*124The testimony was taken in open court, and the chancellor who rendered the. decree had an opportunity to see.the witnesses and hear them testify, and was thus in a position to judge of their relative fairness, candor and credibility, and from this fact a strong presumption is raised in favor of the findings of the decree, so far as they relate to questions upon which the evidence is conflicting, and we are not disposed to disturb the finding •of the chancellor that the $2500 paid by B. F. Beesley on October 28, 1890, to Edward P. Kirby, as part of the purchase money for said real estate, was contributed by Sarah G. Beesley from her individual funds. The question to be determined is, whether or not a resulting trust •arose, by operation of law, from the whole transaction, in favor of Sarah G-. Beesley, which would entitle her to a share of the real estate, or to a share of the proceeds ■of a sale of the same, conceding that said second payment of $2500 was made from money furnished by her under the agreement, as alleged. ”
Counsel for Sarah G. Beesley, defendant in error, state in their argument that the testimony shows that the first payment was made out of: money put into the fund by , Beesley, and the second payment was made out of money realized from the sale of property put into the fund by Mrs. Beesley—all done pursuant to previous agreement. ■Counsel then contend, that while the first payment was •made with money that was furnished by Beesley, yet it was made in part for himself and in part for Mrs. Beesley, just as the second payment was made out of the proceeds ■of sale of the property contributed by Mrs. Beesley, all pursuant to previous arrangement, and that the agreement was, in effect, that Beesley should advance or loan her part of the first payment and she should pay it back by paying his part of the second payment.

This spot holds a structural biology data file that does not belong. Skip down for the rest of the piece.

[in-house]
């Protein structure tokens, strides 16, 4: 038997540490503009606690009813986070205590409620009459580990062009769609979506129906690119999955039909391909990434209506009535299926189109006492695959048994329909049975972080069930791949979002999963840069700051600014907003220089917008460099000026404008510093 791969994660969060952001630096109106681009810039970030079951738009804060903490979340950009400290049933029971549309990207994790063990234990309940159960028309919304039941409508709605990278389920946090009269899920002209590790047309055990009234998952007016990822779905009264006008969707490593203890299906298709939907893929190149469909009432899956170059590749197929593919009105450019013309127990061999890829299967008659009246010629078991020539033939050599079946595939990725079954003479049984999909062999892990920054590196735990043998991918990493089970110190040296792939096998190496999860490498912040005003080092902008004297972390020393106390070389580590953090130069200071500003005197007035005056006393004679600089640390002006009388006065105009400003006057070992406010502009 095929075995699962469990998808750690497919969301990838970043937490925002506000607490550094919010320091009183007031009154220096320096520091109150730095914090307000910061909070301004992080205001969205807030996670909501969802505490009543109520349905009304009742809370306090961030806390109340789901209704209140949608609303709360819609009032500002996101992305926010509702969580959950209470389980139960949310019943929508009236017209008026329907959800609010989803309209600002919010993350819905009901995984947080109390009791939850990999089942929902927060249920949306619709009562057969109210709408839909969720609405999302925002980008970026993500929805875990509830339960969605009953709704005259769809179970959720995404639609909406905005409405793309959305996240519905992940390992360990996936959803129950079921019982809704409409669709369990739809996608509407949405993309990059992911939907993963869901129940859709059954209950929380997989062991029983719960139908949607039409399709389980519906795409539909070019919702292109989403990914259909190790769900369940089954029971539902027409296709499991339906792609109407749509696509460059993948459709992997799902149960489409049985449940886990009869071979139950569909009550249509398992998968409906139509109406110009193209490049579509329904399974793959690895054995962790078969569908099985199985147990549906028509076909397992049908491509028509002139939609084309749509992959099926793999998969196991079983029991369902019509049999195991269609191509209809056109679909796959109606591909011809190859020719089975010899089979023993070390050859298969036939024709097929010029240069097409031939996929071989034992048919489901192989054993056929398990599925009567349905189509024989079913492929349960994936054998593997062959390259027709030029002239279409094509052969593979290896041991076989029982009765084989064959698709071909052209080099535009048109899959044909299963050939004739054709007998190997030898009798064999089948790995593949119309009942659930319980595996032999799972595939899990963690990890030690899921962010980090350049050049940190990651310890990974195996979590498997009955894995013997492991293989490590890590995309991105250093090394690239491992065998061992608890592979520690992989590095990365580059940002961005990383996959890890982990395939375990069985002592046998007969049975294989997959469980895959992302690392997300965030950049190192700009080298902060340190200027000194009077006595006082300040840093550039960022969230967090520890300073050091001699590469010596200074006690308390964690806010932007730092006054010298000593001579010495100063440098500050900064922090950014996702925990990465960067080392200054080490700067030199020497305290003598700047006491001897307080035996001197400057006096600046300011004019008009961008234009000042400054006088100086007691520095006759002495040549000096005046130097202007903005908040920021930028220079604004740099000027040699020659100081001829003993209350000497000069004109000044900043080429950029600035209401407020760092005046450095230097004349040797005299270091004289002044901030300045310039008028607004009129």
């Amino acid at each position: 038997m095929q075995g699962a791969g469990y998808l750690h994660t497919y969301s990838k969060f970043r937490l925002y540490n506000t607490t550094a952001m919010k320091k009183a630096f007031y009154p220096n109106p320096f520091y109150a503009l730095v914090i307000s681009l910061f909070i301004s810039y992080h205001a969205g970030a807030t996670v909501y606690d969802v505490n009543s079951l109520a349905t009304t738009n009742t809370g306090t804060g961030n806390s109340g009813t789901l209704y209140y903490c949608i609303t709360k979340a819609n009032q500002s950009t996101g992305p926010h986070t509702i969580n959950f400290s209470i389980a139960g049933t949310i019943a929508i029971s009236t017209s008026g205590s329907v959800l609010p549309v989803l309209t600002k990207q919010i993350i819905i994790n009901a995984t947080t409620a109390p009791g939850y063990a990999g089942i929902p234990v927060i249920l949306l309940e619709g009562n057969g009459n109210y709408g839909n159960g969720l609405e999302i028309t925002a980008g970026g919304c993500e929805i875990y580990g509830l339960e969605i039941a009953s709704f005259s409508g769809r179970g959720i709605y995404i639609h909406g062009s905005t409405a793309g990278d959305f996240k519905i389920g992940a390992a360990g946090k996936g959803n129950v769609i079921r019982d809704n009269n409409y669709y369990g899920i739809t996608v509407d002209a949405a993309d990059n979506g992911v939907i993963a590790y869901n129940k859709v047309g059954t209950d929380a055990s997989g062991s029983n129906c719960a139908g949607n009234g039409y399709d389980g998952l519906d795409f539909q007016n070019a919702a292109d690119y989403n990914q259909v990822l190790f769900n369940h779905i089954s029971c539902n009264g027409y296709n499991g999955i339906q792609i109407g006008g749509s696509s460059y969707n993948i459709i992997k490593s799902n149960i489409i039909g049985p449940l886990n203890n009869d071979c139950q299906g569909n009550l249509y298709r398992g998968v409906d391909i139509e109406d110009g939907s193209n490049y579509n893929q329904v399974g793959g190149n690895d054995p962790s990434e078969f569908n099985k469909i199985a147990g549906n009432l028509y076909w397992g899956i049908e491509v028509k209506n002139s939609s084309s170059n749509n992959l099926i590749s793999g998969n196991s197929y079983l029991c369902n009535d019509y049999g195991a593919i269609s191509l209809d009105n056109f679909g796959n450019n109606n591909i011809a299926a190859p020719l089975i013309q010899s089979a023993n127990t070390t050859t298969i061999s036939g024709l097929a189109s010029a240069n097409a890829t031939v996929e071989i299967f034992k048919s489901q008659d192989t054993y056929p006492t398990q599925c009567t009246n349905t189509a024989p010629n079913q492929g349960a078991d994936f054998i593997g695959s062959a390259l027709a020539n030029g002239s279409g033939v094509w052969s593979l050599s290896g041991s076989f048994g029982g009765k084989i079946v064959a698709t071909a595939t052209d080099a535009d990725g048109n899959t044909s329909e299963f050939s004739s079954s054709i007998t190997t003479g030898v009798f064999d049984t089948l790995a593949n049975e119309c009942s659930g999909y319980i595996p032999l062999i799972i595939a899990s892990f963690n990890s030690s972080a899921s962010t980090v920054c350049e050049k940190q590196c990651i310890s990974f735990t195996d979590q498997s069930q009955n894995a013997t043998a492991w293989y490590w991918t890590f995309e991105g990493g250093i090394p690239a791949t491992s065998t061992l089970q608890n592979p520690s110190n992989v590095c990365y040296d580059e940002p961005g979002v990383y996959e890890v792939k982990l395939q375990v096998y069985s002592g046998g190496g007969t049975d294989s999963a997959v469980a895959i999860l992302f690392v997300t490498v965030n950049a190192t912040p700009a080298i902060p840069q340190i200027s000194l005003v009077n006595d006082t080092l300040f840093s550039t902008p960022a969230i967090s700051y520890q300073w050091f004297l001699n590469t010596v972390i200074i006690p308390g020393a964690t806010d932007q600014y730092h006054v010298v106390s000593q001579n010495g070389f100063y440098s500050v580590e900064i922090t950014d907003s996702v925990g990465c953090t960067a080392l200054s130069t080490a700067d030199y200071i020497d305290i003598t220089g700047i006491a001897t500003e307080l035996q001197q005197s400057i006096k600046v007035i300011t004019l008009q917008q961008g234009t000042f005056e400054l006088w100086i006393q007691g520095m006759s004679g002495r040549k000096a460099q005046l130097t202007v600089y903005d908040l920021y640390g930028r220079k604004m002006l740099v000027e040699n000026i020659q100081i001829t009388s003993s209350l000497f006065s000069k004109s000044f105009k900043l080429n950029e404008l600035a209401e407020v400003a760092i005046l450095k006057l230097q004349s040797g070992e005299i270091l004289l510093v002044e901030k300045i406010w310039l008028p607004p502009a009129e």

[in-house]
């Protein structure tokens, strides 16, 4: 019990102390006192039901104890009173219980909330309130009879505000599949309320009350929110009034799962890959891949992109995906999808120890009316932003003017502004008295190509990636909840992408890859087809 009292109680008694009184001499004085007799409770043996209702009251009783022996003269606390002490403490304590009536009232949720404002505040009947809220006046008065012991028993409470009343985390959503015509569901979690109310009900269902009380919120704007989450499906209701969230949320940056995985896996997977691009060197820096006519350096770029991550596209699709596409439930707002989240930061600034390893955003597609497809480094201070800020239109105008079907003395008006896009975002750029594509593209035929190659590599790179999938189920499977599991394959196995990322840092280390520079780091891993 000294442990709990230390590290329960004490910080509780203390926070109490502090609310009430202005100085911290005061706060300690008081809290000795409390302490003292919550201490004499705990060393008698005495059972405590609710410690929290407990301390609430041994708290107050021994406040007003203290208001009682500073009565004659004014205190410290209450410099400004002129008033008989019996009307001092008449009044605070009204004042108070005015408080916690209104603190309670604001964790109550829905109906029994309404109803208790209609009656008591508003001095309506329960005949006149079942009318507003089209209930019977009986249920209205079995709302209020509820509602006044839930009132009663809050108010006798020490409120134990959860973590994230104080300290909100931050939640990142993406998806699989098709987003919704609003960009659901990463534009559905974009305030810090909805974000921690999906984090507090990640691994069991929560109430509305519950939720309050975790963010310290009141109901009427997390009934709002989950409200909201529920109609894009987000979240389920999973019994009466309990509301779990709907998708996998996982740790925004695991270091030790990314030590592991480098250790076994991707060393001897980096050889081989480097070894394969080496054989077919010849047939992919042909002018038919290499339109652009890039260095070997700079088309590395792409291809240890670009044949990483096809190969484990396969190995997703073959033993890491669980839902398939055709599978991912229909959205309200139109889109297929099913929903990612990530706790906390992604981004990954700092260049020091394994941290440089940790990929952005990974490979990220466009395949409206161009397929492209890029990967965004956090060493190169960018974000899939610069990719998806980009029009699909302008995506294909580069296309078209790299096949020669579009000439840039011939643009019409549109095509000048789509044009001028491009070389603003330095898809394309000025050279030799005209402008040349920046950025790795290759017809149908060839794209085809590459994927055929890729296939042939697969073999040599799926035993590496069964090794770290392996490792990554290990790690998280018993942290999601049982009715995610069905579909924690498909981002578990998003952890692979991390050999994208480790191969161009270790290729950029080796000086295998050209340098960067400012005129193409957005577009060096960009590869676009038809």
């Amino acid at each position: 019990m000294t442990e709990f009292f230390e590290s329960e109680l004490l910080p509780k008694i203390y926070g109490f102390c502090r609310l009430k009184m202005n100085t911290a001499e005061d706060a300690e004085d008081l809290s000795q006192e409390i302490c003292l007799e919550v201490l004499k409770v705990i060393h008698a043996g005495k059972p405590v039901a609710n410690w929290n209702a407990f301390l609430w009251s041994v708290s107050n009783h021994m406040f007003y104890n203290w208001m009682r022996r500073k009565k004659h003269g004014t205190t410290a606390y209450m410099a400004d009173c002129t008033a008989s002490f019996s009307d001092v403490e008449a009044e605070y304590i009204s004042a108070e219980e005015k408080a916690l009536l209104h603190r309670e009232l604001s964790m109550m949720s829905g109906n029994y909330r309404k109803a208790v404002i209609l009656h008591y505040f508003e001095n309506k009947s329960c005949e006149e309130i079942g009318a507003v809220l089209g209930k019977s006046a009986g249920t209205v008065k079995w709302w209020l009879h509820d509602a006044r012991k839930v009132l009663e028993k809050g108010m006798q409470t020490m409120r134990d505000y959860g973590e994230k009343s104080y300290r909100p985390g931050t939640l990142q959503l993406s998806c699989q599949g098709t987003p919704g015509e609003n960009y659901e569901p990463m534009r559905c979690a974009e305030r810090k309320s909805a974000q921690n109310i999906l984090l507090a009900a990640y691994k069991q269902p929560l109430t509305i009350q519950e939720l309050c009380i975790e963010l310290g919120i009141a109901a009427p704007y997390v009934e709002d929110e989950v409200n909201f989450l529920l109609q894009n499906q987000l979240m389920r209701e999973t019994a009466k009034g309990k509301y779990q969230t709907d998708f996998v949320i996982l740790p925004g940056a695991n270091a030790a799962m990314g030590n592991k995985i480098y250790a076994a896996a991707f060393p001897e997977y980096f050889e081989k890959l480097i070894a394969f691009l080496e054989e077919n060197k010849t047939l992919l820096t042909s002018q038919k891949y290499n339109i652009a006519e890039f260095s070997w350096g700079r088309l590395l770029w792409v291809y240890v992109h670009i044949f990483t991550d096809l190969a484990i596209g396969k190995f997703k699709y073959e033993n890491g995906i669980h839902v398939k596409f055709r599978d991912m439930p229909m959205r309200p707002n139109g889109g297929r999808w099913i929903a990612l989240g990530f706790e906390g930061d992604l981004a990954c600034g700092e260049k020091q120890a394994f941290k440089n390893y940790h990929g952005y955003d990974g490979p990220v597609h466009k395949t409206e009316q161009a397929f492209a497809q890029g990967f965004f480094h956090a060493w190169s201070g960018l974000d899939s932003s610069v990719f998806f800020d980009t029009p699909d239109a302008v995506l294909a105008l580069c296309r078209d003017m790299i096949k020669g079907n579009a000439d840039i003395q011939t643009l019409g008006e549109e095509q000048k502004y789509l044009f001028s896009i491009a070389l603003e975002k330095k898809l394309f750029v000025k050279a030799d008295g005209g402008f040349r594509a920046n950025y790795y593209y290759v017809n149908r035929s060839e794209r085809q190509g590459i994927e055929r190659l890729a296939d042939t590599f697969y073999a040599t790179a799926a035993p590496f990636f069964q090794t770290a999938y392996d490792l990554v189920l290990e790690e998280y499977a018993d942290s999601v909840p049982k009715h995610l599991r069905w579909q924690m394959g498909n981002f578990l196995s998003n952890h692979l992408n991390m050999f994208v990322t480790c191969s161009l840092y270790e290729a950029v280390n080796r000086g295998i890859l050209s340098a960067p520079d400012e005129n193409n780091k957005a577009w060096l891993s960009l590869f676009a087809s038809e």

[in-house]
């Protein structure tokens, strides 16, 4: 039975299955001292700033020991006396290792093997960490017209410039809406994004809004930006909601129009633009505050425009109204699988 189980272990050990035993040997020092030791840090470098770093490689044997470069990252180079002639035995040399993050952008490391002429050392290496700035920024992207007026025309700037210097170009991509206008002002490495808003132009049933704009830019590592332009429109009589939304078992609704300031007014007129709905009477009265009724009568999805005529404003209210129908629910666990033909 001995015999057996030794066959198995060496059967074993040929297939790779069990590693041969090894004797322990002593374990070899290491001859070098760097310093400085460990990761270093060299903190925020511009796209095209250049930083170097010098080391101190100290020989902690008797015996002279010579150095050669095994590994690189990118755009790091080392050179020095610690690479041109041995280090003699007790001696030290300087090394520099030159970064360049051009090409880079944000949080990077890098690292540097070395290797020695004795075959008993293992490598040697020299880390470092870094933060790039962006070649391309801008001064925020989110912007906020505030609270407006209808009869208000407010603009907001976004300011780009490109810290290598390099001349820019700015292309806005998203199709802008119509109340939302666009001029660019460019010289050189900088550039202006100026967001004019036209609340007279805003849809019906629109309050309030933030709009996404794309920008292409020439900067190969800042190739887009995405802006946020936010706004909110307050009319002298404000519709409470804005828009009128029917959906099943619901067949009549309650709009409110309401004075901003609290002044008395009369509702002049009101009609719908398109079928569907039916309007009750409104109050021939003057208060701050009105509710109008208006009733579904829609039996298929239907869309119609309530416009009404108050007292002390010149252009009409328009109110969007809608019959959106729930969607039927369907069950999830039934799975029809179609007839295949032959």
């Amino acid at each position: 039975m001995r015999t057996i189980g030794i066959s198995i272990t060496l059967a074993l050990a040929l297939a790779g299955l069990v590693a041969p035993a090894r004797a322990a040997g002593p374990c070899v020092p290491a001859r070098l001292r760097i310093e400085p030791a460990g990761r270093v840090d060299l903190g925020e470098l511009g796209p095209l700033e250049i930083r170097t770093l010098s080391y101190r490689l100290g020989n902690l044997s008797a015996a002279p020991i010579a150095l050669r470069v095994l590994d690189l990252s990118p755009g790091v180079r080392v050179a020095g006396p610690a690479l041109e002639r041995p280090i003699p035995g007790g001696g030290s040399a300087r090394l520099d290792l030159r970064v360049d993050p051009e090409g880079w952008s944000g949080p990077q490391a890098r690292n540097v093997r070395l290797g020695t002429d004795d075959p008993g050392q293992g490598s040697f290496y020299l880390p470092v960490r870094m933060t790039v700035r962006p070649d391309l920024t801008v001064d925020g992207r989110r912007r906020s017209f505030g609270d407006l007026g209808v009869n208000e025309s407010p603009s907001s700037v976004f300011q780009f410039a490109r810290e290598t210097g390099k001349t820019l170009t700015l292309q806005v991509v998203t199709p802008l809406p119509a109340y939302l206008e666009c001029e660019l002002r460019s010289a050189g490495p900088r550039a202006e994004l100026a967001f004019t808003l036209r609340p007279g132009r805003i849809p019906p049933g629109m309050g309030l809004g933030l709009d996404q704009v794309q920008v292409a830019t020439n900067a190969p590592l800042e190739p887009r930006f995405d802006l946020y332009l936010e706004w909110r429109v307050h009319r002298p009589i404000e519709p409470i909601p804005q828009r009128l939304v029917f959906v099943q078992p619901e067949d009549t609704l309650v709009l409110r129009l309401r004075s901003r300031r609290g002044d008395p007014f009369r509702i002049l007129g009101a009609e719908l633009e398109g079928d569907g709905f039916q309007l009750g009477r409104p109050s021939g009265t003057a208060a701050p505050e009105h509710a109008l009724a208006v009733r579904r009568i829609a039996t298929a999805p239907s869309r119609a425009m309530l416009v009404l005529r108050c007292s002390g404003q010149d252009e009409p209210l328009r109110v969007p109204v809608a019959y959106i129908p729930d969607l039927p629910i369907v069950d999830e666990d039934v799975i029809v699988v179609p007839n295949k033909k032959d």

The evidence in regard to the transaction shows that Mrs. Beesley concluded to become a joint owner of the property if she could sell certain real estate which she *125claimed to own as her individual property, and the evidence further shows that her property was not sold until August 3, 1889, and only $300 was then paid in cash, the-balance being in notes, which were sold for $2234 in October, 1890,—eighteen months after the sale by Kirby to her husband of the property in question. And it nowhere-appears in the record that any witness testified that an arrangement was made whereby one-half, or any other-portion, of the money furnished by B. F. Beesley was a loan to his wife and paid as her money. Such a trust is never raised unless the money of the cestui que trust was used in the purchase of the property in which the trust is claimed to exist. (Holmes v. Holmes, 44 Ill. 168; Towle v. Wadsworth, 147 id. 80; Wallace v. Carpenter, 85 id. 590.) An alleged loan of the whole or a part of .the purchase money by one who purchases property and takes a deed in his own name must be clearly and satisfactorily established, so that a resulting trust shall arise in favor of another. (VanBuskirk v. VanBuskirk, 148 Ill. 9; Koster v. Miller, 149 id. 195; Reeve v. Strawn, 14 id. 94.) The mere-fact that there was an arrangement made, prior to the purchase of the property, that Mrs. Beesley was to become a joint owner of the premises in case she could dispose of her real estate, is insufficient to bring the case within the rule that to raise a resulting trust in one’s, favor he must furnish the consideration money, or some-aliquot part thereof, as part of the original transaction, at the time the purchase was made. (Perry v. McHenry, 13 Ill. 227.) The burden of proof is upon the party seeking to establish the trust, and he must prove that the-alleged cestui que trust paid the purchase price. VanBuskirk v. VanBuskirk, supra; 10 Am. & Eng. Ency. of Law, 29.